Anti-arms campaigners condemn EU defence fund

For the first time the EU is set to provide funding to military projects after previously only funding civil projects, leading anti-arms campaigners to criticise the new fund and question the role of arms companies in its development.

Anti-arms campaigners
Anti-arms campaigners

Peter Tkac

Anti-arms campaigners outside the Houses of Parliament.

Green World

Anti-arms campaigners have condemned the decision of the European Parliament to support a €13-billion budget for the European Defence Fund (EDF) 2021-2027, which will support military developments and technologies in the EU.

The idea for the fund was first put forward by European Commission President Claude Juncker in 2016 and backed by the European Council later that year.

The Commission proposed €13 billion for the fund for the period 2021-2027, of which €4.1 billion will be allocated to research actions and €8.9 billion to development actions. In addition, between 2017 and 2020, a total of €590 million has been allocated to projects in the military industry through a pilot investment fund before the EDF comes into force in 2021.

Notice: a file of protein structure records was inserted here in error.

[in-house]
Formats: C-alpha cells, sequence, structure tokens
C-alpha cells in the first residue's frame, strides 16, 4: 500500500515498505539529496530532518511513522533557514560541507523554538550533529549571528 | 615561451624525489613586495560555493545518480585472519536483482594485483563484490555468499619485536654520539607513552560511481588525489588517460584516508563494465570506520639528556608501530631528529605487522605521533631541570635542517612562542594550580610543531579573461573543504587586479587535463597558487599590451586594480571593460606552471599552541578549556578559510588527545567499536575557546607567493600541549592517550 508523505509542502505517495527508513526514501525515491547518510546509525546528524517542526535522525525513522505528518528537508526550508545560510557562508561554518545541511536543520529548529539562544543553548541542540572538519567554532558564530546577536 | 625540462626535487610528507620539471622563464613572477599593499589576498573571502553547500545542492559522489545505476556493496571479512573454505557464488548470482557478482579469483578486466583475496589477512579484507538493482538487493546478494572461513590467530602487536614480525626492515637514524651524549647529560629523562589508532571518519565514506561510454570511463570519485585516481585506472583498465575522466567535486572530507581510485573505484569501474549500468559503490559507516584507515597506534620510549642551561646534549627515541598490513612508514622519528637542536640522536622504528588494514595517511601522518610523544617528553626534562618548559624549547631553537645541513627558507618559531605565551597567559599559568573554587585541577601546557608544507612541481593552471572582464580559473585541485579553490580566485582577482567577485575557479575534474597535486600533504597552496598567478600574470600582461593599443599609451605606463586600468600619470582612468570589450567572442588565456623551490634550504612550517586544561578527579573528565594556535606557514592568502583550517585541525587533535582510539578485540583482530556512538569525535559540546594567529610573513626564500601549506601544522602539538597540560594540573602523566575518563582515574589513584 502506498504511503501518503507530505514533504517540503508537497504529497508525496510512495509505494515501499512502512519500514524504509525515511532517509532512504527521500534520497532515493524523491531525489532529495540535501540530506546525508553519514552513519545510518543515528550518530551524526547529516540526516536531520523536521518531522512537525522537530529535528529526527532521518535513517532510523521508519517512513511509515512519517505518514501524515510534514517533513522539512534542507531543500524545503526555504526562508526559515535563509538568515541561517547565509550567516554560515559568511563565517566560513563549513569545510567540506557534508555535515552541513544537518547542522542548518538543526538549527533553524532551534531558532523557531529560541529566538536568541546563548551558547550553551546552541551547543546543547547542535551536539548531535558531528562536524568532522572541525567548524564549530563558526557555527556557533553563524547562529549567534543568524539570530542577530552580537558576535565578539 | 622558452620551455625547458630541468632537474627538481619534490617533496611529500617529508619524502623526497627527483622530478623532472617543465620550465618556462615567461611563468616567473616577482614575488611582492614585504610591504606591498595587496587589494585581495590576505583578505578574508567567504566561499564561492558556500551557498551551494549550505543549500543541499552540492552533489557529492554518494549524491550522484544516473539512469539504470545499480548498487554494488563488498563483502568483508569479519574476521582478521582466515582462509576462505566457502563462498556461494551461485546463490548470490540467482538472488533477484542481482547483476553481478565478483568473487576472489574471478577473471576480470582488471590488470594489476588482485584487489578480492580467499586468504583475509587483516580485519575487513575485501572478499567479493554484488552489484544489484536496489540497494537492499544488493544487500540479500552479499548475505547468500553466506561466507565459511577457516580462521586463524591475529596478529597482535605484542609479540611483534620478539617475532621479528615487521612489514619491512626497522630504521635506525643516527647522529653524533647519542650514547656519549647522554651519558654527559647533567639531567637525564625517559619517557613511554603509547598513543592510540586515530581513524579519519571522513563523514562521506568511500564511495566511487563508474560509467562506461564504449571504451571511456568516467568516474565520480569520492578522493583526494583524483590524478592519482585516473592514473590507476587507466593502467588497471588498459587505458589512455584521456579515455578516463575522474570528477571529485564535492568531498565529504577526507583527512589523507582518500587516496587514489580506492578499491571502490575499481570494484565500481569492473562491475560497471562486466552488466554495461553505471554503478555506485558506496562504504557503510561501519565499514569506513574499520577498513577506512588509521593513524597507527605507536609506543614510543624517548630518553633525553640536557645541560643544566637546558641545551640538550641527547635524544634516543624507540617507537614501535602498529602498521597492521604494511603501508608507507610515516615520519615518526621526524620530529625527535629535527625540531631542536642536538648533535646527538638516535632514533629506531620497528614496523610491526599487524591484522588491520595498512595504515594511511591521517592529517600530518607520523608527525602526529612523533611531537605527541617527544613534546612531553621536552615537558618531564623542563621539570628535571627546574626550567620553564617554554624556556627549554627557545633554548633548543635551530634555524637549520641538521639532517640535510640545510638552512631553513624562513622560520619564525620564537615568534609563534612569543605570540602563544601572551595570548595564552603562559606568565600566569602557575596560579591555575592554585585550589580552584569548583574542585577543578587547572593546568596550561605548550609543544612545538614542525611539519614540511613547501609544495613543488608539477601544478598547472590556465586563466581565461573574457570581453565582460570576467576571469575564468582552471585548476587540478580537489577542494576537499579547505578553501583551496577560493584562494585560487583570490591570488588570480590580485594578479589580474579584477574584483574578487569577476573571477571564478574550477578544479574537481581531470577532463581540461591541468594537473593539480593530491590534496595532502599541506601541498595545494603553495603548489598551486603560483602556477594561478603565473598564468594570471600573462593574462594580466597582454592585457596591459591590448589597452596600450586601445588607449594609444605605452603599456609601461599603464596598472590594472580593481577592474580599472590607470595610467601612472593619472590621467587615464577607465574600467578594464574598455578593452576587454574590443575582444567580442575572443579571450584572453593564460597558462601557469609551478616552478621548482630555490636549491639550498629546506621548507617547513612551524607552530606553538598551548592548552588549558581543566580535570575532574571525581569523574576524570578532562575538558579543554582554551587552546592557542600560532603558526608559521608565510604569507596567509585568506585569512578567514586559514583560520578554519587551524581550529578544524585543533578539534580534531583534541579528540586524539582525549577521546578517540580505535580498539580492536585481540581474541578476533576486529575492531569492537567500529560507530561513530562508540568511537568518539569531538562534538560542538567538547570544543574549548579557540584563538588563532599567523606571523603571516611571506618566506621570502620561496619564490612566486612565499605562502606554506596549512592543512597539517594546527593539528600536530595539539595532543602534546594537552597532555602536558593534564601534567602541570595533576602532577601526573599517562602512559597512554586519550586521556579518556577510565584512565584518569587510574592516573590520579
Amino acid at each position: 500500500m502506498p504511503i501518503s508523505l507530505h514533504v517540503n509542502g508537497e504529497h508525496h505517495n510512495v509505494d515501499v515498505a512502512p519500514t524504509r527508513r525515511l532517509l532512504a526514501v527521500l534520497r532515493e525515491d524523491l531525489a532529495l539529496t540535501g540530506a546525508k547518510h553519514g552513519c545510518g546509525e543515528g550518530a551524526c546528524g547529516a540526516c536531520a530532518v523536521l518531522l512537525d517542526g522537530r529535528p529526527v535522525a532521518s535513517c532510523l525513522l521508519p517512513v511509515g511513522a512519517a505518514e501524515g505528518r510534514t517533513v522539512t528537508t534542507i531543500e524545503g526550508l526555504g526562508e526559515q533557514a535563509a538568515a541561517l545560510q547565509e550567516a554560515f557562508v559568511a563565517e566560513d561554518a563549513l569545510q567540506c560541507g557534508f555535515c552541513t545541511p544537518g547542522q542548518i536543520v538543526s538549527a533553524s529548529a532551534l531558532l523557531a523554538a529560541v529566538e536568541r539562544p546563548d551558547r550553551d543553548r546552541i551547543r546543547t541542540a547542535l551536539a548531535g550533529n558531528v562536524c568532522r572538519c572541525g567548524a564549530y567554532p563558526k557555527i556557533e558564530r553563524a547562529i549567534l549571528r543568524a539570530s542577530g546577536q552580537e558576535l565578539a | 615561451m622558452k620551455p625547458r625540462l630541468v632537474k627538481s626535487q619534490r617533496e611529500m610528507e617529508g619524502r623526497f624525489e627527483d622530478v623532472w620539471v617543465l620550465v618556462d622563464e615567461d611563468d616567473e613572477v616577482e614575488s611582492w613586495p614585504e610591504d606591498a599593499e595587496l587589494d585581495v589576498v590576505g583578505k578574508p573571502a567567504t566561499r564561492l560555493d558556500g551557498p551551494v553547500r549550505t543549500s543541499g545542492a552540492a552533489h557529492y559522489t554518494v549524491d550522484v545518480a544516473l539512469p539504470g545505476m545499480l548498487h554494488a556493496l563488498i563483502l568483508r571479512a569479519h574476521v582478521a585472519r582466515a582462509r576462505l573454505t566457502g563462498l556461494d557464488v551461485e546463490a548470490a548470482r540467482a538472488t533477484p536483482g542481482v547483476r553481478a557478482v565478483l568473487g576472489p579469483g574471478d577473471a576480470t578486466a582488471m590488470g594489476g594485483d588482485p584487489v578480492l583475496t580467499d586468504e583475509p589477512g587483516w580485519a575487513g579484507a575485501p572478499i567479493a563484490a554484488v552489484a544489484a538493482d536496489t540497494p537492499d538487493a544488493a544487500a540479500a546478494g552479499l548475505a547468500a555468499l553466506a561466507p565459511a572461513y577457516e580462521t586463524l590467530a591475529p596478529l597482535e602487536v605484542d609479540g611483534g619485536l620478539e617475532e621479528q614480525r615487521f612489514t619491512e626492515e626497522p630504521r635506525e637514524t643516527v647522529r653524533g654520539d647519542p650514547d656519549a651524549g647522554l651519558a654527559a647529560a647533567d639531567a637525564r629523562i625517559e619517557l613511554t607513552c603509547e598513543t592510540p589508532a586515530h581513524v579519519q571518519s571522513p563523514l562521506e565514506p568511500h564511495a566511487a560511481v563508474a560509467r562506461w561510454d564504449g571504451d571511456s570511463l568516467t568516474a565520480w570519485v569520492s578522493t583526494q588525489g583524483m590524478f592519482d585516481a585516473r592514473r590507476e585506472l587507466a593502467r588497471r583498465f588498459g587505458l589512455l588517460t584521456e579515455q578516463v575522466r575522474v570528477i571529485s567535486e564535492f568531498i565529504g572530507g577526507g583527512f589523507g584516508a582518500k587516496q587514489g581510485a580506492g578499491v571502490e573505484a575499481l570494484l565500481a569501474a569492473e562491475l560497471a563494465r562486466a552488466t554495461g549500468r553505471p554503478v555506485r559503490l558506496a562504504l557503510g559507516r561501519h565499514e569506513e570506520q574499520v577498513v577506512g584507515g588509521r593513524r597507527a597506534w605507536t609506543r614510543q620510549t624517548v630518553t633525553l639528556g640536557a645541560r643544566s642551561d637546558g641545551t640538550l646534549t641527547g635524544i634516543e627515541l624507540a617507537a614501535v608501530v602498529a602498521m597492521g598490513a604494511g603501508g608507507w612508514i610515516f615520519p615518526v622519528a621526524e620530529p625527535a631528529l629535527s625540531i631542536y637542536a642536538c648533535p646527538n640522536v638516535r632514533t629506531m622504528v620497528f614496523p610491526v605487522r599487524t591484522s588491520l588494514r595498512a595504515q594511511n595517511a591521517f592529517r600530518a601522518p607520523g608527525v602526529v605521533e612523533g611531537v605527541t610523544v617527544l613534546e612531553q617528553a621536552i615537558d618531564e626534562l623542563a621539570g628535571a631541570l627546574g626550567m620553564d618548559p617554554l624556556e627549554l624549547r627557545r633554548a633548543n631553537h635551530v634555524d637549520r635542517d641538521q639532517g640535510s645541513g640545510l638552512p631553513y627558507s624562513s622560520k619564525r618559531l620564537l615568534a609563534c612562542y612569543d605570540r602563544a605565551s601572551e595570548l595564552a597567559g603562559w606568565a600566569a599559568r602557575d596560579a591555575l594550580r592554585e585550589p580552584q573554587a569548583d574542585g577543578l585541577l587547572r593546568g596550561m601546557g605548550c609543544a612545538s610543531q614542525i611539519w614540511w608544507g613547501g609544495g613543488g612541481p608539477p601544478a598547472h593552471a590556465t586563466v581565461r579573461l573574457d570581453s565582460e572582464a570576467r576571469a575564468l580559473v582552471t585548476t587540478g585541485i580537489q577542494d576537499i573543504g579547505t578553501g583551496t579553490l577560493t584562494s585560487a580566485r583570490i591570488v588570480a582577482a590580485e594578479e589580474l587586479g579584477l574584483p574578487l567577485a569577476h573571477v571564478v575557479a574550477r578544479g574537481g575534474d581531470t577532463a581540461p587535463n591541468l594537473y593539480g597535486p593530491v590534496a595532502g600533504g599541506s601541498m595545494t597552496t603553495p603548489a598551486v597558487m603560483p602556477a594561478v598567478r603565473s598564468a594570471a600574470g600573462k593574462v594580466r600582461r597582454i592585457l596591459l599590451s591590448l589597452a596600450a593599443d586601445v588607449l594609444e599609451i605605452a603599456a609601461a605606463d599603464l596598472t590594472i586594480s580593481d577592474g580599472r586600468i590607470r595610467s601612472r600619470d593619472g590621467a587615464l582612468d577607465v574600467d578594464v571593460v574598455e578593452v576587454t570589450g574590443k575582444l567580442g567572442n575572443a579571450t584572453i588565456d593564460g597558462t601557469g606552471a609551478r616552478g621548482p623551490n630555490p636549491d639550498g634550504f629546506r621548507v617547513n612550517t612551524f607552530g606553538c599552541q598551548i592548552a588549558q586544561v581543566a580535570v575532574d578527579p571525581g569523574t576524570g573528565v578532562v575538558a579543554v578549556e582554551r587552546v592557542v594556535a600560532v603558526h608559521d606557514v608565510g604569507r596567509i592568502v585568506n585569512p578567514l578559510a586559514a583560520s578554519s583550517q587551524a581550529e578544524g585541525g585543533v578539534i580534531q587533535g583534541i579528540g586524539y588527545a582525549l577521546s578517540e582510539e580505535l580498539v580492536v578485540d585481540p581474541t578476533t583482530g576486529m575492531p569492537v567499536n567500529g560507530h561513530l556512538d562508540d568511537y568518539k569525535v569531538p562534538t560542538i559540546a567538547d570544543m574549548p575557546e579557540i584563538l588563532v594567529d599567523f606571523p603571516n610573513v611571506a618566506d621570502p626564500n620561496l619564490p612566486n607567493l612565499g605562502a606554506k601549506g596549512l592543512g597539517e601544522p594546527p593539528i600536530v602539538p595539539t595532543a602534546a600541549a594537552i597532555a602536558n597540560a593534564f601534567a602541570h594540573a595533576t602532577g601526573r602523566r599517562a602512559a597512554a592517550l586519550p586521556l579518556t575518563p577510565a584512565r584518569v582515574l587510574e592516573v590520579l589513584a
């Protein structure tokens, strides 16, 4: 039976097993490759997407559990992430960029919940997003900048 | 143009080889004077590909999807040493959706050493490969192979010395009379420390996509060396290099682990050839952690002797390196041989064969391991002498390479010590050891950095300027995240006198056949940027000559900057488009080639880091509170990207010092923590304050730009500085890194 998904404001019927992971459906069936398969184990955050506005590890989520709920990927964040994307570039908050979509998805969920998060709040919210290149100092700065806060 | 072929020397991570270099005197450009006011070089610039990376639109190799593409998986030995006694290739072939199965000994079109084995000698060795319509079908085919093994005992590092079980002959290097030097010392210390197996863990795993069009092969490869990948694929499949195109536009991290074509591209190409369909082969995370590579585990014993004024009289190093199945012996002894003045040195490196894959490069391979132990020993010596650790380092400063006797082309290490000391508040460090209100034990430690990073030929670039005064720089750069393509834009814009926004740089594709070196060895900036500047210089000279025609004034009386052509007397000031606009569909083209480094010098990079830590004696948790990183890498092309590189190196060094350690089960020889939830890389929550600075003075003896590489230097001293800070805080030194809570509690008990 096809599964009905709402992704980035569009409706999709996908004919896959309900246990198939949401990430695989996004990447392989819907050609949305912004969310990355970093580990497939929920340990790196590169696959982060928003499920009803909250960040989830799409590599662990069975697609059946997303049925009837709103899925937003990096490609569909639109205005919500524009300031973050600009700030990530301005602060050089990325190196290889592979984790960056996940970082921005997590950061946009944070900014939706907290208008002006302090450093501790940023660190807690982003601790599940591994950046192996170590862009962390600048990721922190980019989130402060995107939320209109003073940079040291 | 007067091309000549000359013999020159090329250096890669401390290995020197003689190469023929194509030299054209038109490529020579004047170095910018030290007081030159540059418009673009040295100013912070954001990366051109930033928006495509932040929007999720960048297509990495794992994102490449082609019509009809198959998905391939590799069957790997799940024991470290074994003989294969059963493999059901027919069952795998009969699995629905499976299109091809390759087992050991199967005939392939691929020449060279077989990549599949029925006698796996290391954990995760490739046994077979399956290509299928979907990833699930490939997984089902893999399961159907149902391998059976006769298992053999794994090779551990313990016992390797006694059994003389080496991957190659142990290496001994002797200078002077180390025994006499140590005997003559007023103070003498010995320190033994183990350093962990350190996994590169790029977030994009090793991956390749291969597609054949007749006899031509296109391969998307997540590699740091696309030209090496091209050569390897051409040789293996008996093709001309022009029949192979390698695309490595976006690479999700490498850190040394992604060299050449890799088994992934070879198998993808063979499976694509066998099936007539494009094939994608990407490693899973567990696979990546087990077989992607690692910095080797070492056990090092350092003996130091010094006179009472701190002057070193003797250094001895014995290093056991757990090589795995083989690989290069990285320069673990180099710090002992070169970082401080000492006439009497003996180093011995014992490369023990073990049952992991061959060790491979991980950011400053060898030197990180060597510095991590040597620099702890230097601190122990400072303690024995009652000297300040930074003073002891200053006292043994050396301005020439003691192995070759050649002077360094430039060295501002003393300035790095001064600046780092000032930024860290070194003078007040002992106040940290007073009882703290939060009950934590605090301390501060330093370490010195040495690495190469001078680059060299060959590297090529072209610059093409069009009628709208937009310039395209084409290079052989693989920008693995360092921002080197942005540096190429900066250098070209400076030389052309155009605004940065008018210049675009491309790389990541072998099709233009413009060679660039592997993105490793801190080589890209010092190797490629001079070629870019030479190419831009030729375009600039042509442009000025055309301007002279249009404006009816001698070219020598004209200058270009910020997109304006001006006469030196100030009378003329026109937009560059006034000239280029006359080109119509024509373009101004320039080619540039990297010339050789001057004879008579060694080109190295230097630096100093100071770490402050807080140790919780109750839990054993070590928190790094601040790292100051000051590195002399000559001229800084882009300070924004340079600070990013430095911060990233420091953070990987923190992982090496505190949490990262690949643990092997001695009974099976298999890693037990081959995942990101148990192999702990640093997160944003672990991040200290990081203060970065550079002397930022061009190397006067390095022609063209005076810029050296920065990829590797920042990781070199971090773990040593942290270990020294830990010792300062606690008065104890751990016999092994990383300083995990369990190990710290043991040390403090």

This is the first time that the EU, which has its roots in fostering peace in post-war Europe, will fund military projects, previously limiting its funding to civil projects. Campaigners have taken particular issue with the fact that the advisory group that initially developed the policy featured several arms companies.

The group was made up of 16 members, nine of which were from arms companies or private research groups. Six of the companies that have already benefited from the pilot phase of defence funding had members on the group.

Furthermore, talks between the European Parliament, Commission and Council saw the Parliament drop its opposition to the funding of controversial new weapon types, which it originally put forward in the form of an amendment saying that weapons of mass destruction, cluster munitions, anti-personnel landmines and fully autonomous weapons should not be eligible for funding, at the request of the Council.

In place of this amendment, it was agreed that projects would not be eligible if their end product was ‘prohibited by international law’.

In response to the agreement over the fund, 42 campaign groups came together to oppose it in a joint statement, hoping to raise awareness among citizens and the press about the new fund and its implications.

Andrew Smith of Campaign Against Arms Trade said: “This sets a very negative precedent and will see billions of pounds more of public money being used to subsidise arms companies. The European Union was envisaged as a peaceful project, it should be investing in jobs and research projects that promote sustainable industries and contribute to the prevention of conflicts. Whatever your views on Brexit and the UK’s role in Europe, it should not be using public money to fund research for companies that profit from war.”